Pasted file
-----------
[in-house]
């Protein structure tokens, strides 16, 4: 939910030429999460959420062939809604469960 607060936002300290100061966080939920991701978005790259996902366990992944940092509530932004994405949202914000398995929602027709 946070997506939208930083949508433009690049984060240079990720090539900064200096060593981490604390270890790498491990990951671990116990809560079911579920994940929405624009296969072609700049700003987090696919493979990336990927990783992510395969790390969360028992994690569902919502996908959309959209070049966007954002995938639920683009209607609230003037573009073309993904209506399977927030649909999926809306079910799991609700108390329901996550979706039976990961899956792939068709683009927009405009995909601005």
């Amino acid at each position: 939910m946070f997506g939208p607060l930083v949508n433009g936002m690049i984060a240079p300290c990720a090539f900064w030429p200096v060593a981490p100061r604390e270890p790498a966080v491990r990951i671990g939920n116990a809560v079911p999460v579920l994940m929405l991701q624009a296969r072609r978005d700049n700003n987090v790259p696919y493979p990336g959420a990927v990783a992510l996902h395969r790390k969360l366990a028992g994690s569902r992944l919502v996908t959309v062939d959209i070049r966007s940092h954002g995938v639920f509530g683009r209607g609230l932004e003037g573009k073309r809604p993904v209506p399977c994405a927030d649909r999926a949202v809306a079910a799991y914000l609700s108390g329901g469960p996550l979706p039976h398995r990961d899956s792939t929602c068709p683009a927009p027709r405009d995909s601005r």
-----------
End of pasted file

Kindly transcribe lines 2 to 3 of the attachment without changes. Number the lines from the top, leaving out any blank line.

């Protein structure tokens, strides 16, 4: 939910030429999460959420062939809604469960 607060936002300290100061966080939920991701978005790259996902366990992944940092509530932004994405949202914000398995929602027709 946070997506939208930083949508433009690049984060240079990720090539900064200096060593981490604390270890790498491990990951671990116990809560079911579920994940929405624009296969072609700049700003987090696919493979990336990927990783992510395969790390969360028992994690569902919502996908959309959209070049966007954002995938639920683009209607609230003037573009073309993904209506399977927030649909999926809306079910799991609700108390329901996550979706039976990961899956792939068709683009927009405009995909601005």
């Amino acid at each position: 939910m946070f997506g939208p607060l930083v949508n433009g936002m690049i984060a240079p300290c990720a090539f900064w030429p200096v060593a981490p100061r604390e270890p790498a966080v491990r990951i671990g939920n116990a809560v079911p999460v579920l994940m929405l991701q624009a296969r072609r978005d700049n700003n987090v790259p696919y493979p990336g959420a990927v990783a992510l996902h395969r790390k969360l366990a028992g994690s569902r992944l919502v996908t959309v062939d959209i070049r966007s940092h954002g995938v639920f509530g683009r209607g609230l932004e003037g573009k073309r809604p993904v209506p399977c994405a927030d649909r999926a949202v809306a079910a799991y914000l609700s108390g329901g469960p996550l979706p039976h398995r990961d899956s792939t929602c068709p683009a927009p027709r405009d995909s601005r």